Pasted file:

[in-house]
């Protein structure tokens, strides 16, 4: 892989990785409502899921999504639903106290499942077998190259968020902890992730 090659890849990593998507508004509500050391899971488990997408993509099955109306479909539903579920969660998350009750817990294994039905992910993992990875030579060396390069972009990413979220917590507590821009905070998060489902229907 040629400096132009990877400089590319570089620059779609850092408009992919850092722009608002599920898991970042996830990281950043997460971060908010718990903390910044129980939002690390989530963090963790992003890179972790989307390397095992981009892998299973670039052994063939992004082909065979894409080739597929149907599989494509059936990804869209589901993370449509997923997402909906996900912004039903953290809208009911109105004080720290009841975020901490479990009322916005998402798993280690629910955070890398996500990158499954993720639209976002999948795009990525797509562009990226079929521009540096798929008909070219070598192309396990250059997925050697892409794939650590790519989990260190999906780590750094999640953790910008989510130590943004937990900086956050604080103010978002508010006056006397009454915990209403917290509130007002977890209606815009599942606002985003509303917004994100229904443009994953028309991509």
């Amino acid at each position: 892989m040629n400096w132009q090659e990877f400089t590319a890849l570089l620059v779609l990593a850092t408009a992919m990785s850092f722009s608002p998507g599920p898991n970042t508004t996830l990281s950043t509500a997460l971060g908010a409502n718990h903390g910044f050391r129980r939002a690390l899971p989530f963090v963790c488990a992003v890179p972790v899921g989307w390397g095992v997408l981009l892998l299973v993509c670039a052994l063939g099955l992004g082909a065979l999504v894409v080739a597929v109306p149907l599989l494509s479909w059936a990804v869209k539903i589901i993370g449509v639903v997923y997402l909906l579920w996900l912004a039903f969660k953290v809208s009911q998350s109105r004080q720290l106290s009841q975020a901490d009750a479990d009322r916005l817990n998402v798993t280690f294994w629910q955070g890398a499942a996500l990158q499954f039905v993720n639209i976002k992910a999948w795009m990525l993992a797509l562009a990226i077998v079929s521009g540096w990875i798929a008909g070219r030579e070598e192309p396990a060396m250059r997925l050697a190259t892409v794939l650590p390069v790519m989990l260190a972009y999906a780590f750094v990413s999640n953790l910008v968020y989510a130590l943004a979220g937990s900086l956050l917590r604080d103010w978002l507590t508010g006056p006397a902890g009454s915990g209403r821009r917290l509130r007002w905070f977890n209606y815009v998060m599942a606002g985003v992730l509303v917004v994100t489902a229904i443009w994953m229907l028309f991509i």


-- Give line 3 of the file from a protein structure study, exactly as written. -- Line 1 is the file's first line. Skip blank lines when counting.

């Amino acid at each position: 892989m040629n400096w132009q090659e990877f400089t590319a890849l570089l620059v779609l990593a850092t408009a992919m990785s850092f722009s608002p998507g599920p898991n970042t508004t996830l990281s950043t509500a997460l971060g908010a409502n718990h903390g910044f050391r129980r939002a690390l899971p989530f963090v963790c488990a992003v890179p972790v899921g989307w390397g095992v997408l981009l892998l299973v993509c670039a052994l063939g099955l992004g082909a065979l999504v894409v080739a597929v109306p149907l599989l494509s479909w059936a990804v869209k539903i589901i993370g449509v639903v997923y997402l909906l579920w996900l912004a039903f969660k953290v809208s009911q998350s109105r004080q720290l106290s009841q975020a901490d009750a479990d009322r916005l817990n998402v798993t280690f294994w629910q955070g890398a499942a996500l990158q499954f039905v993720n639209i976002k992910a999948w795009m990525l993992a797509l562009a990226i077998v079929s521009g540096w990875i798929a008909g070219r030579e070598e192309p396990a060396m250059r997925l050697a190259t892409v794939l650590p390069v790519m989990l260190a972009y999906a780590f750094v990413s999640n953790l910008v968020y989510a130590l943004a979220g937990s900086l956050l917590r604080d103010w978002l507590t508010g006056p006397a902890g009454s915990g209403r821009r917290l509130r007002w905070f977890n209606y815009v998060m599942a606002g985003v992730l509303v917004v994100t489902a229904i443009w994953m229907l028309f991509i």